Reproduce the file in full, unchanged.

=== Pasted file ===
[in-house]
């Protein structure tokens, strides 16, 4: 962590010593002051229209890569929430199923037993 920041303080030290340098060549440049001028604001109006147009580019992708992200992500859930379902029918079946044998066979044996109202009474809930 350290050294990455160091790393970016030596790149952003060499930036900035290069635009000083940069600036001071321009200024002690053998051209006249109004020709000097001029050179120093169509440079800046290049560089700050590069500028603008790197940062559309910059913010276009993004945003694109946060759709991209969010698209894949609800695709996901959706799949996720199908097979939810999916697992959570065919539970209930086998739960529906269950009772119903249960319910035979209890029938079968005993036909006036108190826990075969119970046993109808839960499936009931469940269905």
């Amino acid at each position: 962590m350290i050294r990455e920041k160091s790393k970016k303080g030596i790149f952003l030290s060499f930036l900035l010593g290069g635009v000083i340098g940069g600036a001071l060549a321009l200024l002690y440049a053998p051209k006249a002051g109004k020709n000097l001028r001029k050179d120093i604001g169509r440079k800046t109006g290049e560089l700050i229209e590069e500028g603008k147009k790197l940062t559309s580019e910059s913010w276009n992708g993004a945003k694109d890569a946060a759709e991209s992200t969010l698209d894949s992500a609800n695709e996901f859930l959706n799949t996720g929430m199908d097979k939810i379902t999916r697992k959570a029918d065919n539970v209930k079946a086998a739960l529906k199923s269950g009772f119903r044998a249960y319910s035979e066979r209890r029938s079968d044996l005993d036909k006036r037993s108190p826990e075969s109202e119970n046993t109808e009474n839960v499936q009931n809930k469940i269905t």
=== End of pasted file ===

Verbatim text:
[in-house]
């Protein structure tokens, strides 16, 4: 962590010593002051229209890569929430199923037993 920041303080030290340098060549440049001028604001109006147009580019992708992200992500859930379902029918079946044998066979044996109202009474809930 350290050294990455160091790393970016030596790149952003060499930036900035290069635009000083940069600036001071321009200024002690053998051209006249109004020709000097001029050179120093169509440079800046290049560089700050590069500028603008790197940062559309910059913010276009993004945003694109946060759709991209969010698209894949609800695709996901959706799949996720199908097979939810999916697992959570065919539970209930086998739960529906269950009772119903249960319910035979209890029938079968005993036909006036108190826990075969119970046993109808839960499936009931469940269905």
């Amino acid at each position: 962590m350290i050294r990455e920041k160091s790393k970016k303080g030596i790149f952003l030290s060499f930036l900035l010593g290069g635009v000083i340098g940069g600036a001071l060549a321009l200024l002690y440049a053998p051209k006249a002051g109004k020709n000097l001028r001029k050179d120093i604001g169509r440079k800046t109006g290049e560089l700050i229209e590069e500028g603008k147009k790197l940062t559309s580019e910059s913010w276009n992708g993004a945003k694109d890569a946060a759709e991209s992200t969010l698209d894949s992500a609800n695709e996901f859930l959706n799949t996720g929430m199908d097979k939810i379902t999916r697992k959570a029918d065919n539970v209930k079946a086998a739960l529906k199923s269950g009772f119903r044998a249960y319910s035979e066979r209890r029938s079968d044996l005993d036909k006036r037993s108190p826990e075969s109202e119970n046993t109808e009474n839960v499936q009931n809930k469940i269905t």